The Inquirer reported Friday afternoon that Gov. Phil Murphy says school closures there are "an inevitability."

UPDATE, MARCH 12: Governor Wolf has ordered all Montgomery County Schools to close for two weeks in the most dramatic set of school closings yet in response to the coronavirus.

The closure includes day care centers. He also is recommending non-essential retail businesses in Montgomery County close and that residents across the state not go to recreational places like gyms, movie theaters or malls.

 Statewide, the governor "strongly encourages the suspension of large gatherings, events, conferences of 250 individuals or more," according to a press release.

Pharmacies, grocery stores and gas stations will remain open in Montgomery County, which has 13 of the state's 22 presumptive cases of coronavirus. 

EARLIER STORY: Two suburban Philadelphia-area school districts announced school closures Monday in order to clean schools due to coronavirus concerns.

Lower Merion School District said the two students and staff member may have been exposed to the virus during visits to Children's Hospital of Philadelphia's King of Prussia office. The Inquirer reported that a cardiologist working at that office tested positive for the virus and is hospitalized.

Lower Merion said the students and staffer are not showing any symptoms but schools will be closed Tuesday for "additional sanitizing."

Cheltenham School Disrict said a parent placed herself and her child in self-quarantine because she was a caregiver to someone who has a presumptive case of COVID-19. Its schools will be closed for the rest of the week for cleaning. It has also cancelled all field trips until April 13, after spring break.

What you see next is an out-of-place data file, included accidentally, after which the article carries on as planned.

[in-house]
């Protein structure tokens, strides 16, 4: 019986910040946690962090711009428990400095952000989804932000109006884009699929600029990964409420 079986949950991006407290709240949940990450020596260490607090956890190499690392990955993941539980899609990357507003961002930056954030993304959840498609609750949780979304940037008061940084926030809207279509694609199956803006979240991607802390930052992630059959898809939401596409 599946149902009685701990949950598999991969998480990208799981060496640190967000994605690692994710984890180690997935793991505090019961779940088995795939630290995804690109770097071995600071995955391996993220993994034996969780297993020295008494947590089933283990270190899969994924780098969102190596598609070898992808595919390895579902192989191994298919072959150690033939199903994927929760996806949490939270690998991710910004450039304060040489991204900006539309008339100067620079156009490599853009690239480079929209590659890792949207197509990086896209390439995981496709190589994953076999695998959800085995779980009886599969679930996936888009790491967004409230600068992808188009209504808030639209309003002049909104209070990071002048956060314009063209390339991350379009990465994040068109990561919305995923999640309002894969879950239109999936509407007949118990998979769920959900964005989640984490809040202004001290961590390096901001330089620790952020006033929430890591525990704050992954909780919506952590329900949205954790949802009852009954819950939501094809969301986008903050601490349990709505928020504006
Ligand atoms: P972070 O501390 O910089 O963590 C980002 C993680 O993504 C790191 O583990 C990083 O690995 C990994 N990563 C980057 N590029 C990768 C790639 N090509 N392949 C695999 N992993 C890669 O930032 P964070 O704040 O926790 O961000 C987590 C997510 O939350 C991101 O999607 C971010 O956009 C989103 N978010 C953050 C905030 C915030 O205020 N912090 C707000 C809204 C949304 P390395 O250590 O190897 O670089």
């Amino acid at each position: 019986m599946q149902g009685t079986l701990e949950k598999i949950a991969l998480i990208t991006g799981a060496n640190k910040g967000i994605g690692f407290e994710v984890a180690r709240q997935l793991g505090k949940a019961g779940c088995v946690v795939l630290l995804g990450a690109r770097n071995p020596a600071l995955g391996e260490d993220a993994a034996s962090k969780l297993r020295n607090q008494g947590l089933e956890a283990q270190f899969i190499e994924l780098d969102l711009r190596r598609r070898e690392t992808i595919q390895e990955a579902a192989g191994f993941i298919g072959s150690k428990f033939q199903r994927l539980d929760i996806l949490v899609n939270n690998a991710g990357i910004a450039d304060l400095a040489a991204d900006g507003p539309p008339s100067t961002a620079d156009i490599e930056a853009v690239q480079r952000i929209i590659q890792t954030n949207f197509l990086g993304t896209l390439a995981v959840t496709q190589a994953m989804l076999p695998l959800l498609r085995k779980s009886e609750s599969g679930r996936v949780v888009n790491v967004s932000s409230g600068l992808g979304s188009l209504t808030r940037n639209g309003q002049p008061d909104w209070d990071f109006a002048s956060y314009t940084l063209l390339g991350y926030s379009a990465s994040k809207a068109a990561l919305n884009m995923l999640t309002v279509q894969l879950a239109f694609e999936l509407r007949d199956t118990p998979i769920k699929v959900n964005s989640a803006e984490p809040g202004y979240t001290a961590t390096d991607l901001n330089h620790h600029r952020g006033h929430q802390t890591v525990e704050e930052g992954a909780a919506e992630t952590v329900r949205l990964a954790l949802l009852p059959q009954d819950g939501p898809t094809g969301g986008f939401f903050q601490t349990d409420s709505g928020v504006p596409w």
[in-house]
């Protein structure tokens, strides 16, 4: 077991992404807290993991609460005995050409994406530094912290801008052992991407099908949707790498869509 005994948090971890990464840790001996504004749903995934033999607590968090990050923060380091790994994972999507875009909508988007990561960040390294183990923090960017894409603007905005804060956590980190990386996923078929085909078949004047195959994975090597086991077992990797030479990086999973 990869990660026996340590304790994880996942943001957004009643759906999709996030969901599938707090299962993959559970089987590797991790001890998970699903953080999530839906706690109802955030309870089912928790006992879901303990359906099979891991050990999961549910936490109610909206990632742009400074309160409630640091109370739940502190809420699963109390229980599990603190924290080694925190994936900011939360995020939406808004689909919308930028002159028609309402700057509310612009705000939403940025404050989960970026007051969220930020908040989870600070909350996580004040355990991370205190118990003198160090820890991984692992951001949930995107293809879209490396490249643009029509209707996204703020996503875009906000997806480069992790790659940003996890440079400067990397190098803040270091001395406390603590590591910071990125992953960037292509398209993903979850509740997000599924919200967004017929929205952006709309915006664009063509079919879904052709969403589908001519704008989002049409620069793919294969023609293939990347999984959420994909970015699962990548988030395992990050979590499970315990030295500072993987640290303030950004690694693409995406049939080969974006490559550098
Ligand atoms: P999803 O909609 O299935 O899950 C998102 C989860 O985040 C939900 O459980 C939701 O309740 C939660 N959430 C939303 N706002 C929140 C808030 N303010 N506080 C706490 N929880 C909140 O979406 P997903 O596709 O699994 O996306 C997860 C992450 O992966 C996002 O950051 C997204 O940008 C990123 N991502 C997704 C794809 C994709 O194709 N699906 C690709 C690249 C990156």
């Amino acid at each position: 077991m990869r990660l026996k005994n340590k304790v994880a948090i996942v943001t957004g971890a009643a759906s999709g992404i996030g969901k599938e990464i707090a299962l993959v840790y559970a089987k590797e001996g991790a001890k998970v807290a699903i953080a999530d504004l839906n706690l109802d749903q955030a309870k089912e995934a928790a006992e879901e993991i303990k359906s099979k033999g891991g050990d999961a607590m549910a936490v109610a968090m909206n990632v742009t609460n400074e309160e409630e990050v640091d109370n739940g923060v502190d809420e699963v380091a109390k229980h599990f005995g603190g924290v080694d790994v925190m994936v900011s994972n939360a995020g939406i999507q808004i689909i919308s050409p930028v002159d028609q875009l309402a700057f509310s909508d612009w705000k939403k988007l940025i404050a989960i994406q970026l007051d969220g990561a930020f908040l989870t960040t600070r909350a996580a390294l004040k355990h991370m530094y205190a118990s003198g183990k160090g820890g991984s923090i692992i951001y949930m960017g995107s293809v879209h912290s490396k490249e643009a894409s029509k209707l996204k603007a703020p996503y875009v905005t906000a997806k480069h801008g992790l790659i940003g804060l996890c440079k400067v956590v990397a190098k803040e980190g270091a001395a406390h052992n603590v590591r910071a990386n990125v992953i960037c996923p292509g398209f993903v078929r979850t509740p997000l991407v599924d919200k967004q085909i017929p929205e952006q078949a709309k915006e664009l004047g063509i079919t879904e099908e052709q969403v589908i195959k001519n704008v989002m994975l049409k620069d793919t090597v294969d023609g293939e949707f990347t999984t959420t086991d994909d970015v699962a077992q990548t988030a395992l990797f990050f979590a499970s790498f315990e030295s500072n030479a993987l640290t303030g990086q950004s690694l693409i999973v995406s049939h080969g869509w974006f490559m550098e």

There have been seven cases of coronavirus in Montgomery County, which includes both Cheltenham and Lower Merion school districts. Two of the cases are a Lower Merion couple who traveled outside the country and, as of Sunday, had mild symptoms and not been hospitalized.

The school closures came as Central Bucks School District in Bucks County reopened its schools Monday, having closed them on Friday for cleaning after it learned several school community members may have been exposed to a person with the virus who came from out of state to a gathering at a private residence. Tests, however, came back negative on the local residents.

The coronavirus appears, so far, to be very mild in children, but it is not yet clear whether they can transmit the disease.

Cheltenham school officials said the state plans to begin having weekly conference calls with school superintendents to discuss things such as athletics, PSSA tests and the 180-day day rule, set to identify when missed school days must be made up at the end of the school year.

Meanwhile, it plans to hold assemblies for students when they return to emphasize proper hygiene habits, including handwashing and face touching.